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Sudden Infant Death Syndrome (SIDS) – the unexpected and unexplainable death of an infant under age one year, most commonly between the ages of two and four months. Researchers do not know what causes SIDS, though believe a malfunction occurs in the infant’s basic metabolic regulatory mechanisms that allows BLOOD PRESSURE, BREATHING, and body temperature to fluctuate. Also for reasons researchers do not understand, SIDS is three times more frequent among African American and Native American infants. SIDS is also more likely to occur among infants whose mothers are under age 20 years, smoke, gain inadequate weight during PREGNANCY, or have pregnancies less than a year apart.
Infants who sleep on their backs have a significantly lower rate of SIDS than infants who sleep on their sides or stomachs, prompting the national “Back to Sleep” campaign in 1994 to lower the risk for SIDS. Deaths due to SIDS dropped almost in half in subsequent years. Because researchers do not know why SIDS occurs, however, they are not certain how, or whether it is possible, to prevent it.
Because the infant’s death is sudden and unexplained, local authorities must investigate. This adds to the emotional trauma for families because it is a difficult experience to undergo and even when SIDS is the conclusion, the question of why often remains unanswered. Inasmuch as the causes of SIDS remain unclear, health and law-enforcement experts do know that SIDS is not the result of parental neglect or CHILD ABUSE. Infants born prematurely and those whose mothers smoked during pregnancy appear to have higher risk for SIDS. Pediatricians may recommend special monitors for especially vulnerable infants that sound an alarm when the infant’s breathing rate or body temperature becomes higher or lower than normal.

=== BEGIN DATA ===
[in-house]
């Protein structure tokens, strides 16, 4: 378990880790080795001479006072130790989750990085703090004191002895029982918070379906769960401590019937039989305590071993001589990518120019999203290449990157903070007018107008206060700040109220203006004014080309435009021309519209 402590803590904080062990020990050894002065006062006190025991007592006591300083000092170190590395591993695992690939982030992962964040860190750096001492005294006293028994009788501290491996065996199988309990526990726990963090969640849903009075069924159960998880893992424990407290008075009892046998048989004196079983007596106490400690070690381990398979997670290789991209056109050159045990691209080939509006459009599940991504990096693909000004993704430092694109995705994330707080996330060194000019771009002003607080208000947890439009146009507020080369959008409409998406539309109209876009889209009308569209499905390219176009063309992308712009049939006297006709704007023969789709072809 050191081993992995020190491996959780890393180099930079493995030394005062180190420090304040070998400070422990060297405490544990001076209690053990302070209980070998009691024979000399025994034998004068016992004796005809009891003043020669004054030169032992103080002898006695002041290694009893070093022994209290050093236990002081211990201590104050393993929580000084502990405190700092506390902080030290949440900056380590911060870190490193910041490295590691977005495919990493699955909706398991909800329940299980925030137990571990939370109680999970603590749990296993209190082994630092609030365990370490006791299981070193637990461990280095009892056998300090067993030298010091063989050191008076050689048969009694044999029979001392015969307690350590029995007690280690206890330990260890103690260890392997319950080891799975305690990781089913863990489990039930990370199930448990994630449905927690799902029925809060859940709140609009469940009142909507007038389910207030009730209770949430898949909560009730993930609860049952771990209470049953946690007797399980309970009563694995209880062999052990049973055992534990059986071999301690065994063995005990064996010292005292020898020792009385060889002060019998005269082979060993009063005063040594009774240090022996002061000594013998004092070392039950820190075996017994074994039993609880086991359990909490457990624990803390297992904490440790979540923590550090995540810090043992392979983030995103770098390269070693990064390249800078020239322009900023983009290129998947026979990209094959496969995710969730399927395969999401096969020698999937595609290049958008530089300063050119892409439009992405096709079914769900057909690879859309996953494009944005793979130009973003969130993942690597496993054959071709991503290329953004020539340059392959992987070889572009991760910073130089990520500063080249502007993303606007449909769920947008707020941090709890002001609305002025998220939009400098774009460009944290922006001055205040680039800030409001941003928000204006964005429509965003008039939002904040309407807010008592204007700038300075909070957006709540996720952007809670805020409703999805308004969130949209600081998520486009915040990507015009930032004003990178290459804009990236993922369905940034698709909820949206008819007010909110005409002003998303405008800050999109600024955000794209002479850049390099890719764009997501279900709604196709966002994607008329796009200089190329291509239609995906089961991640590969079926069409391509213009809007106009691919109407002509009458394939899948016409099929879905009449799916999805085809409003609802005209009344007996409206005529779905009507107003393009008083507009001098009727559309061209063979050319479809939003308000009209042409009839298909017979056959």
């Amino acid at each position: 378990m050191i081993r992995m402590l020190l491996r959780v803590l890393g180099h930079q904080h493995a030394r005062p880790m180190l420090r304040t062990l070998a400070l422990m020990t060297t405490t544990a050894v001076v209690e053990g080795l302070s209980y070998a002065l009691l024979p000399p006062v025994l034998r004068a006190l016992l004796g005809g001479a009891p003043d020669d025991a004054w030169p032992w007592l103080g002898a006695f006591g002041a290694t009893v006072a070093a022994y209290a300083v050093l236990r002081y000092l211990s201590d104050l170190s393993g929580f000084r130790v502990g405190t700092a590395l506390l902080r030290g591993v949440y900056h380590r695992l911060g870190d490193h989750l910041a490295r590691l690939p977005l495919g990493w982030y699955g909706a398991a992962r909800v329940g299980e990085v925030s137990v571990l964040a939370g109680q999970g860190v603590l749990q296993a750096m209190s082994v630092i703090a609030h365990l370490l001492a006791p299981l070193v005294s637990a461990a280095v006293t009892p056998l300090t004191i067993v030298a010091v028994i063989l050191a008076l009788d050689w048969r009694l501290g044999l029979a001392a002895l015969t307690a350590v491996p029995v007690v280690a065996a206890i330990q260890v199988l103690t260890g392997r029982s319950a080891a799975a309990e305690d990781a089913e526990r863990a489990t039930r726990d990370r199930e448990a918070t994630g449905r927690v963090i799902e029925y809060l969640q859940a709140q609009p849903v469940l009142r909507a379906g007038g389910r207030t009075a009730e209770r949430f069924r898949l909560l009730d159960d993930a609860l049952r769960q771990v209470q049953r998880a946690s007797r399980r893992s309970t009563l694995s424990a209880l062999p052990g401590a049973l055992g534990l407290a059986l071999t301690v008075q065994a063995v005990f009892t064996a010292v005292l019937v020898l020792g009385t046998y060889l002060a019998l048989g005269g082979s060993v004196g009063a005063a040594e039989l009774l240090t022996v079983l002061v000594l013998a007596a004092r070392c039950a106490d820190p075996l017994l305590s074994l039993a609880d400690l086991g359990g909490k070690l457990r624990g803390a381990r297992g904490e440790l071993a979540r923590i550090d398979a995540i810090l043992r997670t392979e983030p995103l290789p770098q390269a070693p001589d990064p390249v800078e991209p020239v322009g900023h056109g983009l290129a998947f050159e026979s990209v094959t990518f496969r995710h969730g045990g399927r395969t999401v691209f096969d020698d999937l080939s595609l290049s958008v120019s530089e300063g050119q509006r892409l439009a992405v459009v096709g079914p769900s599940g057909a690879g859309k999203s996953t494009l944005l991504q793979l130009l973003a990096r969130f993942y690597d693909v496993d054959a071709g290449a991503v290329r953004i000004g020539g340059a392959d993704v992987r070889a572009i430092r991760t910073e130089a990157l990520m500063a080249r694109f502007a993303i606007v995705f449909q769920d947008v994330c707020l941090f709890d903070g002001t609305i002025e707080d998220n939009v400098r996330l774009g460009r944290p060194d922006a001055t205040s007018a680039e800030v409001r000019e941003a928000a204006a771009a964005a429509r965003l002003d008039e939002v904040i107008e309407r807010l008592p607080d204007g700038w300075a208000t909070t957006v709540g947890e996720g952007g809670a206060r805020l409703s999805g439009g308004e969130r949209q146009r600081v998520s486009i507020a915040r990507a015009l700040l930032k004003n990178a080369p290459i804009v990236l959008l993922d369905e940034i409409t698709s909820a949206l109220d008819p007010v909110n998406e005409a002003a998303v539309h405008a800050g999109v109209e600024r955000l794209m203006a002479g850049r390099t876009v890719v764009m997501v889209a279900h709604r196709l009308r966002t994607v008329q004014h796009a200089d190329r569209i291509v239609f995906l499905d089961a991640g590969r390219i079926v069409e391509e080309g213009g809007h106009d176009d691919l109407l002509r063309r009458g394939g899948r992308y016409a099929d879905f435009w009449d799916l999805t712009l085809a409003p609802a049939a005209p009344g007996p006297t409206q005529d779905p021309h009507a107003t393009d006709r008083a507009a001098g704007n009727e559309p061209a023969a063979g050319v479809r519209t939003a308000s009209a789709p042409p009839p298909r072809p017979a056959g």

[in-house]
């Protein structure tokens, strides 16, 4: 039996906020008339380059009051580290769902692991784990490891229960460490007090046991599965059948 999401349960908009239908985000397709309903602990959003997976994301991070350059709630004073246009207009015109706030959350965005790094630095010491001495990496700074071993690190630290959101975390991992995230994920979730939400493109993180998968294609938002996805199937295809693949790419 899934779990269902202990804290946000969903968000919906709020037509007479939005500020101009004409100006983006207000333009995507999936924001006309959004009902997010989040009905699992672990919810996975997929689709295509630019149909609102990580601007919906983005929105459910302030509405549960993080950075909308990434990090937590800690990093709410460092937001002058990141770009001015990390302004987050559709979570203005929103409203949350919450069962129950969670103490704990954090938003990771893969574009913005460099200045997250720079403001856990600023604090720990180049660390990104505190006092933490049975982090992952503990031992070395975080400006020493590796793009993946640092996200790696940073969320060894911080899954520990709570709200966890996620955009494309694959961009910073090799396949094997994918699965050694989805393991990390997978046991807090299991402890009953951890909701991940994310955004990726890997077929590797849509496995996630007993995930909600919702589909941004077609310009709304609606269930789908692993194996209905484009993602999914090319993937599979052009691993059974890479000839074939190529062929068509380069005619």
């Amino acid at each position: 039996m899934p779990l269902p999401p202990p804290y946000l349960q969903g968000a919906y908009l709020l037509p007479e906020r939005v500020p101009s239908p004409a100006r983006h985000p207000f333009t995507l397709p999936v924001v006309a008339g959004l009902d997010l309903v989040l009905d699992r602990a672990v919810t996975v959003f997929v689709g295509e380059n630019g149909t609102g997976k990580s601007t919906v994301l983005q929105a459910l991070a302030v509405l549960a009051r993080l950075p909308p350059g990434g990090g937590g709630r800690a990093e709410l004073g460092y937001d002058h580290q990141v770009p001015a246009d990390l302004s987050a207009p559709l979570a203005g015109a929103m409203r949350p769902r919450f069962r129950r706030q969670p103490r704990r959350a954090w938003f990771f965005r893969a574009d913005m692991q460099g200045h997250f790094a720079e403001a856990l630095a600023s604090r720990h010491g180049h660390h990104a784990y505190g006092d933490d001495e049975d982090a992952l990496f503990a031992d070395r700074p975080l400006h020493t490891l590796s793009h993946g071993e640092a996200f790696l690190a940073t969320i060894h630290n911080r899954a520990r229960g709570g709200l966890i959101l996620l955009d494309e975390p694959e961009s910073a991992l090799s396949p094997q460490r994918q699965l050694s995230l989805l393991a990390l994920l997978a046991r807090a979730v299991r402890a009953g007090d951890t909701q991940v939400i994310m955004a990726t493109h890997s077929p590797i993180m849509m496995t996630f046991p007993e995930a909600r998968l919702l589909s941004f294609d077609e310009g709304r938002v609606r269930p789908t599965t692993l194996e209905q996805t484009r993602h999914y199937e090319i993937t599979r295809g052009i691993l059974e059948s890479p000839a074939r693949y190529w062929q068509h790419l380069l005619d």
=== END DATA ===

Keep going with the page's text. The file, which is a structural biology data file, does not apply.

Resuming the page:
Key Measures for Preventing SIDS
- Place infant on his or her back to sleep, not on the side or STOMACH.
- Place infant to sleep in his or her own crib.
- Maintain the infant’s room at a temperature warm enough to allow sleeping without blankets but not hot.
- Keep heavy blankets, quilts, and stuffed animals out of the infant’s crib.
- Maintain a smoke-free living environment and prevent exposure to cigarette smoke in general.
See also NERVOUS SYSTEM; PRENATAL CARE.